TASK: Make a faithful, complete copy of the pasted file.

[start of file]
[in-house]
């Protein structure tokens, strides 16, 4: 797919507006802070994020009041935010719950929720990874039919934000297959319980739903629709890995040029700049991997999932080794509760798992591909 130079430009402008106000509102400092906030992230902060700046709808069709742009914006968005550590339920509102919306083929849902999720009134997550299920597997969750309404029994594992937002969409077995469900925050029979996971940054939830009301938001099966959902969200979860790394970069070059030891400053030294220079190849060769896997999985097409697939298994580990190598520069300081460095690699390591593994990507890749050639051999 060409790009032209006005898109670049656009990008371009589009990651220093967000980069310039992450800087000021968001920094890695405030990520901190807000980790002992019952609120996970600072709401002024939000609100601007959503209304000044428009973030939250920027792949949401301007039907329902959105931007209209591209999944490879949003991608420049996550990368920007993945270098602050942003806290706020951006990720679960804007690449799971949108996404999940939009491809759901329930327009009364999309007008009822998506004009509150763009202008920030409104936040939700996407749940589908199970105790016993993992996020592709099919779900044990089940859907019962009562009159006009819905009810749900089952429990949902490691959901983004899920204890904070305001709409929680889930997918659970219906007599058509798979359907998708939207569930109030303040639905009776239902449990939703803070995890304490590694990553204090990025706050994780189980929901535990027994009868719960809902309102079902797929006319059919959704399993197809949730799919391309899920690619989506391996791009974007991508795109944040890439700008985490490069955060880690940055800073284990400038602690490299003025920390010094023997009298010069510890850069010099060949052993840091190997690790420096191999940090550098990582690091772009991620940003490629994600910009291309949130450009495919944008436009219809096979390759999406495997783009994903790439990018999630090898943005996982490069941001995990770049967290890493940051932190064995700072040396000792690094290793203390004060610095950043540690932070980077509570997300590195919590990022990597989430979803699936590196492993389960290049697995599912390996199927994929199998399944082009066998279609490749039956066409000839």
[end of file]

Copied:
[in-house]
């Protein structure tokens, strides 16, 4: 797919507006802070994020009041935010719950929720990874039919934000297959319980739903629709890995040029700049991997999932080794509760798992591909 130079430009402008106000509102400092906030992230902060700046709808069709742009914006968005550590339920509102919306083929849902999720009134997550299920597997969750309404029994594992937002969409077995469900925050029979996971940054939830009301938001099966959902969200979860790394970069070059030891400053030294220079190849060769896997999985097409697939298994580990190598520069300081460095690699390591593994990507890749050639051999 060409790009032209006005898109670049656009990008371009589009990651220093967000980069310039992450800087000021968001920094890695405030990520901190807000980790002992019952609120996970600072709401002024939000609100601007959503209304000044428009973030939250920027792949949401301007039907329902959105931007209209591209999944490879949003991608420049996550990368920007993945270098602050942003806290706020951006990720679960804007690449799971949108996404999940939009491809759901329930327009009364999309007008009822998506004009509150763009202008920030409104936040939700996407749940589908199970105790016993993992996020592709099919779900044990089940859907019962009562009159006009819905009810749900089952429990949902490691959901983004899920204890904070305001709409929680889930997918659970219906007599058509798979359907998708939207569930109030303040639905009776239902449990939703803070995890304490590694990553204090990025706050994780189980929901535990027994009868719960809902309102079902797929006319059919959704399993197809949730799919391309899920690619989506391996791009974007991508795109944040890439700008985490490069955060880690940055800073284990400038602690490299003025920390010094023997009298010069510890850069010099060949052993840091190997690790420096191999940090550098990582690091772009991620940003490629994600910009291309949130450009495919944008436009219809096979390759999406495997783009994903790439990018999630090898943005996982490069941001995990770049967290890493940051932190064995700072040396000792690094290793203390004060610095950043540690932070980077509570997300590195919590990022990597989430979803699936590196492993389960290049697995599912390996199927994929199998399944082009066998279609490749039956066409000839």